When we began this journey, I naively thought that if it didn’t work out for us, we’d get some counselling and move on. We’d choose new adventures and creative projects. Maybe we’d get a puppy or a kitten. Life would be rewarding and fulfilling in a different way. The truth is, exciting holidays, beautiful furniture and spiritual journeys will never replace the children we dreamed of and almost met. I hate the decision we have made and yet, it is a decision I am certain is the right one.
I think the sadness will always be with me. I believe I have a choice to hold that sadness alongside the joy and love in my life. The learning curve is steep and I am doing my best to figure it out with an open heart. I don’t regret a single moment of the last five years, but I am glad it’s over. I’ve also decided that I cannot continue to offer support to women who are on their own fertility journey. Not just because I’d feel like a fraud (and I think a part of me would) but because it would hurt too much. Showing up every day for women who are trying to get pregnant would deliver daily injuries to my heart and my heart needs healing.
I’ve chosen to share my story because I want to shake off the taboo, the shame around infertility and miscarriage. It doesn’t serve any of us. My hope is that my story offers comfort to those who have been in my shoes. If you haven’t been there, perhaps you’ll consider offering a warm hug to the person in your life who’s struggling. We are up to our ears in advice and cures; what we need is kindness and empathy. Please, instead of telling us about your friend’s success story, simply say “I’m so very sorry. I can’t imagine how it feels for you, it must be so hard.”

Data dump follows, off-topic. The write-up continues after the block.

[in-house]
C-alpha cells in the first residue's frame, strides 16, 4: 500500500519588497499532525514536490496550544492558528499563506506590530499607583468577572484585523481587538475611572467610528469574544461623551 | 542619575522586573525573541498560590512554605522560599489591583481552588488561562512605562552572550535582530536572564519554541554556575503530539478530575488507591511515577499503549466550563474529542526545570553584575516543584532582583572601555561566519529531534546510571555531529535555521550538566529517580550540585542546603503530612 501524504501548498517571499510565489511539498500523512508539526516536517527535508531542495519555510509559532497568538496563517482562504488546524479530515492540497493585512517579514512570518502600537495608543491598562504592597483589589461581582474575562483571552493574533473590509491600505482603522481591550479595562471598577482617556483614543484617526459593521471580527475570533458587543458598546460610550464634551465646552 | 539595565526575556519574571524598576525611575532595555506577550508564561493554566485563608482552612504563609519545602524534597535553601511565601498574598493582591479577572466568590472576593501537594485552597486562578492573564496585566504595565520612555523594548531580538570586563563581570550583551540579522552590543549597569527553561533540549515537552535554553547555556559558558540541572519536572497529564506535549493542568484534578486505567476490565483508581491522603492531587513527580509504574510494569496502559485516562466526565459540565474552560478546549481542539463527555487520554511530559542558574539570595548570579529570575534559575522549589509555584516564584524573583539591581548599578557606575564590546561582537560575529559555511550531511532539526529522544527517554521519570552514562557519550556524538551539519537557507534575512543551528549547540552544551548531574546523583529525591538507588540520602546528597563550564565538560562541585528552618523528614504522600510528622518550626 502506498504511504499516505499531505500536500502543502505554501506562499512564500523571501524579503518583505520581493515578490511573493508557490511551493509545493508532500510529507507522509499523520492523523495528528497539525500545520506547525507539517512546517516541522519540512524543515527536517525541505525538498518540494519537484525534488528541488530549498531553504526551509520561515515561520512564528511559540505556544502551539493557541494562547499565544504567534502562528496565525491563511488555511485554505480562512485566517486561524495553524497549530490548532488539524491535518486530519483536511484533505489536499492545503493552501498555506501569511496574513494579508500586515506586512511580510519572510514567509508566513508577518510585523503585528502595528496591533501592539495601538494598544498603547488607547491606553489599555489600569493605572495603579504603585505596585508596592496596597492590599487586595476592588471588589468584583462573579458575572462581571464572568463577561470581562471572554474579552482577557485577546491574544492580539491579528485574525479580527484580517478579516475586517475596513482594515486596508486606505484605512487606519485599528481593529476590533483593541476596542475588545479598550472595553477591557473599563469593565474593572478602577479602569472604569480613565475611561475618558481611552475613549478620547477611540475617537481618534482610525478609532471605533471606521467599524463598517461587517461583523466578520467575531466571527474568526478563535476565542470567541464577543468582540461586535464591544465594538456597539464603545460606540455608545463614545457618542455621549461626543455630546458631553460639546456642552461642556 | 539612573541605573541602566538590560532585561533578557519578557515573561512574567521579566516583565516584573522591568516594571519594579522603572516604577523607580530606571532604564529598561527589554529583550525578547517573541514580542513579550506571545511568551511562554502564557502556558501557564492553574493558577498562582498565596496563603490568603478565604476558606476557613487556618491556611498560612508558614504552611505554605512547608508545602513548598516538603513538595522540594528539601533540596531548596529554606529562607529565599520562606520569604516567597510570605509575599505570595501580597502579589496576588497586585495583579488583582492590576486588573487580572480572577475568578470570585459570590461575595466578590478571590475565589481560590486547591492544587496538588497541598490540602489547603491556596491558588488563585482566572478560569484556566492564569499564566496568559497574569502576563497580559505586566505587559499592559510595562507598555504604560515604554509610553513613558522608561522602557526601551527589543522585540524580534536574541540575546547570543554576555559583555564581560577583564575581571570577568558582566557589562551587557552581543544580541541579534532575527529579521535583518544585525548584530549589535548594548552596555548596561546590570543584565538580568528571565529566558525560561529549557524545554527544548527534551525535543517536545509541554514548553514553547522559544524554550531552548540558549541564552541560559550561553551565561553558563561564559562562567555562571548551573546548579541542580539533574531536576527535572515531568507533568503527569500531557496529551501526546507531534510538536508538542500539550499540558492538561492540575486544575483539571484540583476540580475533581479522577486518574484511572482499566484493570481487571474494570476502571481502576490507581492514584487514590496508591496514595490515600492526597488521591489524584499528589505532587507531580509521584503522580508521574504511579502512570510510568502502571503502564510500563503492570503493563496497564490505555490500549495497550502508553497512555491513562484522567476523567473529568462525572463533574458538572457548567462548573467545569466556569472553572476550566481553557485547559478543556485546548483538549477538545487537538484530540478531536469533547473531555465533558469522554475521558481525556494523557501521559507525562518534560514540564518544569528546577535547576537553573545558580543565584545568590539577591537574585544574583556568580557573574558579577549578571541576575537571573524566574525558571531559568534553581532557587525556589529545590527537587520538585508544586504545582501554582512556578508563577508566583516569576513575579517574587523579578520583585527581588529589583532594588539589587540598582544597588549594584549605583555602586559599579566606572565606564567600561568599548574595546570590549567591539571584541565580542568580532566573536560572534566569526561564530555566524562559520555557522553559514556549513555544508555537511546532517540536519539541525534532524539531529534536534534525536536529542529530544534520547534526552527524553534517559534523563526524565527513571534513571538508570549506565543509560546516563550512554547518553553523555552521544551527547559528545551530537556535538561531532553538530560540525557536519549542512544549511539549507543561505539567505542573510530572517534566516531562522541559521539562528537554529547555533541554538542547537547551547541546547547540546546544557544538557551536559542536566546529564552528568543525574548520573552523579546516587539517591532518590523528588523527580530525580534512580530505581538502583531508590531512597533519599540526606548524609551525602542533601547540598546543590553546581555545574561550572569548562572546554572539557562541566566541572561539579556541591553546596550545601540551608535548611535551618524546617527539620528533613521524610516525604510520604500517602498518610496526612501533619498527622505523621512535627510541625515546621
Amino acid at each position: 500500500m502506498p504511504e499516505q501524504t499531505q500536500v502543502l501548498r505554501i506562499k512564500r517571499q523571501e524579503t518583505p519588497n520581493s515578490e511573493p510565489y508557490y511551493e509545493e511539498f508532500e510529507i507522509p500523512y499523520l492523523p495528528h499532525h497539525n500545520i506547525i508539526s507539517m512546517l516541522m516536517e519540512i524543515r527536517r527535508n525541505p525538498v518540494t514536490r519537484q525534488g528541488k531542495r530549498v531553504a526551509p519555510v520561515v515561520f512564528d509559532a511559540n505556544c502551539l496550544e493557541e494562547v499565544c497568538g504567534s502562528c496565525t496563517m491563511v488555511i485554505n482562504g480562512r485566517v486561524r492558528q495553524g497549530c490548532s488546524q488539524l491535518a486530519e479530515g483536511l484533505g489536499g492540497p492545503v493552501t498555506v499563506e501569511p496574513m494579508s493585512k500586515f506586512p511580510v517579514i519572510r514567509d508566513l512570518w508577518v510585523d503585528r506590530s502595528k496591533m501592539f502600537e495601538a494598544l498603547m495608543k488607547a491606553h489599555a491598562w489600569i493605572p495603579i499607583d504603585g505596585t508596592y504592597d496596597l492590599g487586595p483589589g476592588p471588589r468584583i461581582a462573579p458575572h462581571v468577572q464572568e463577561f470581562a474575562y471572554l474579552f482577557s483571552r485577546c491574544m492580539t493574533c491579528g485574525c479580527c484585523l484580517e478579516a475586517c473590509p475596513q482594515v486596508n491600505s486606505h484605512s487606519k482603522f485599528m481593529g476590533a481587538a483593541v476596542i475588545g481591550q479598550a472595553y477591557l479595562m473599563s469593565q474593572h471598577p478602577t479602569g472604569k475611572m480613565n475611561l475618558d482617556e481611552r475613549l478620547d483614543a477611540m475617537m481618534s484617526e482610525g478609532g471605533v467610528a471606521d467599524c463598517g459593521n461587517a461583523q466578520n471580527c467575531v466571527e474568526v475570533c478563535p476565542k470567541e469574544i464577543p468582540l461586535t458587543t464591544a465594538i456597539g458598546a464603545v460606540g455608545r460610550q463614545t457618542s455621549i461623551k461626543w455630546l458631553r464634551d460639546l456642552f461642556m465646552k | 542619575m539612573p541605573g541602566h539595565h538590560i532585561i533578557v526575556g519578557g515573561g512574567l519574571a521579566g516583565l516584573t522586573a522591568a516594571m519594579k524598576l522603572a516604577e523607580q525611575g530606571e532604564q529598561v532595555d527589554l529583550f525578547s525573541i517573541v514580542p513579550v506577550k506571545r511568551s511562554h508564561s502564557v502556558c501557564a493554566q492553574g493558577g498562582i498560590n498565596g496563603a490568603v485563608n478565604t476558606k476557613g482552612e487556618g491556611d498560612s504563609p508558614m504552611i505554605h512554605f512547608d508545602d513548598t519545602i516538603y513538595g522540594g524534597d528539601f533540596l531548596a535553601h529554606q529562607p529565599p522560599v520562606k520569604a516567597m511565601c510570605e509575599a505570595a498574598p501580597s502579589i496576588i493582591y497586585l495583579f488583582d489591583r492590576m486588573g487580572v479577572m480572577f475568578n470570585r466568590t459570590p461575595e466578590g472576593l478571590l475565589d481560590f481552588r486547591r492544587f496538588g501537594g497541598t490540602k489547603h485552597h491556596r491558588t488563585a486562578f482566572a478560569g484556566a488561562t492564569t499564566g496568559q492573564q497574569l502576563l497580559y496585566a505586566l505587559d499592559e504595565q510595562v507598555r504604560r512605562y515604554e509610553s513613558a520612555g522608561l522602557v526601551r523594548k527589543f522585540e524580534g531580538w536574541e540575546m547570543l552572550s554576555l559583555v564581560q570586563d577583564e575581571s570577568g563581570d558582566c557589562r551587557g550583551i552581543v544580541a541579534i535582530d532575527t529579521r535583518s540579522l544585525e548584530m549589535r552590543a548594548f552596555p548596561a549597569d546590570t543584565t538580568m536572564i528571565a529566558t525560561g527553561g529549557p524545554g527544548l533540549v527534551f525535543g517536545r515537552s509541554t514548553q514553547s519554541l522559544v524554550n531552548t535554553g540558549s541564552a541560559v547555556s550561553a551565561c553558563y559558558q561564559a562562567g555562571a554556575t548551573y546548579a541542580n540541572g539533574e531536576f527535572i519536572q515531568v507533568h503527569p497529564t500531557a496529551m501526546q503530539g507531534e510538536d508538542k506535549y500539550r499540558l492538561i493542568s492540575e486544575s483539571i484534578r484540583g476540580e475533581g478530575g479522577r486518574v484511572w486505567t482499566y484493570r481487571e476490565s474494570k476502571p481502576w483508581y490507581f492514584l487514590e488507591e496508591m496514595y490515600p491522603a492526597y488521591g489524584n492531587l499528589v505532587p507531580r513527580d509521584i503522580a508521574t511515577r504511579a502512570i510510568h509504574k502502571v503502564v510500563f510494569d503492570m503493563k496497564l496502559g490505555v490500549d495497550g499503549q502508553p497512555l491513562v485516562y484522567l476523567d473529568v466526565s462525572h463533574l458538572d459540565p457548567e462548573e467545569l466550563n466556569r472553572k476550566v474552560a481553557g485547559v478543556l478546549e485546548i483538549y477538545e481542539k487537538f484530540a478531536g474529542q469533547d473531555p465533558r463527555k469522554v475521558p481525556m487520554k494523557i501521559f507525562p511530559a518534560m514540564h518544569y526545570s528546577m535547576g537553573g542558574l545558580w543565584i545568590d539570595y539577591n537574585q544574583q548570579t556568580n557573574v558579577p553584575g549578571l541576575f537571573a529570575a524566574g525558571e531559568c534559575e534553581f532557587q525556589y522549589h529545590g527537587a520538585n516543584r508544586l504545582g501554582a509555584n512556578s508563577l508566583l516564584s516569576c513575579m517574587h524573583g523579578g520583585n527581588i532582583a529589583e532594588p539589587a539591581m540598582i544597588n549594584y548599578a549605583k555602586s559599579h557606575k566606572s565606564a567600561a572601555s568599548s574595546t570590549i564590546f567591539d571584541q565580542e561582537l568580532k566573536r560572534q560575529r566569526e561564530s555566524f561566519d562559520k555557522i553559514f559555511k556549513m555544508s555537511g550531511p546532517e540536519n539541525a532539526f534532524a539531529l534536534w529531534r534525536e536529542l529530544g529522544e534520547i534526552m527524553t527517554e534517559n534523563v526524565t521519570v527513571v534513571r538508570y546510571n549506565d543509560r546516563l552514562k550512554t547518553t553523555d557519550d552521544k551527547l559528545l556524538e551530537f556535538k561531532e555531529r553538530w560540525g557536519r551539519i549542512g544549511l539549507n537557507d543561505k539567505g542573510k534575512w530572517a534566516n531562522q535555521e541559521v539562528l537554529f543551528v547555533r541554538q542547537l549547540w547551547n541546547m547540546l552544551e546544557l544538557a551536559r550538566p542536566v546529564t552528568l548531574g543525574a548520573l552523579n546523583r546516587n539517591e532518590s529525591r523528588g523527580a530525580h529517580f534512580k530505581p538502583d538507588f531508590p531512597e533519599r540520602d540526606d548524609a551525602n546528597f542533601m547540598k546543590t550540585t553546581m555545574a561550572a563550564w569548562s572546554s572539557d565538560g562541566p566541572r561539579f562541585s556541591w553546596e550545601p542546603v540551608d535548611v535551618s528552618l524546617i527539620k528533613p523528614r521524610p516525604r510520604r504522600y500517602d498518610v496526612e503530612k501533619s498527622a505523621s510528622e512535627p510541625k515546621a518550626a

* INM has a dedicated section independent.ie/babyloss where parents of all ages can share their stories of miscarriage, stillbirth and neonatal death. The section will serve as a testament to the women and men who share their stories, a memorial for the babies lost and as a resource for other people who have gone through or are going through the experience.
Your stories can be anonymous or on the record and nothing will be published in any format without prior consultation with you. If you would like to be part of this and tell your story, email Yvonne Hogan at email@example.com
Ruth’s website and blog remain and the programme can be purchased there as a self-guided experience.
Health & Living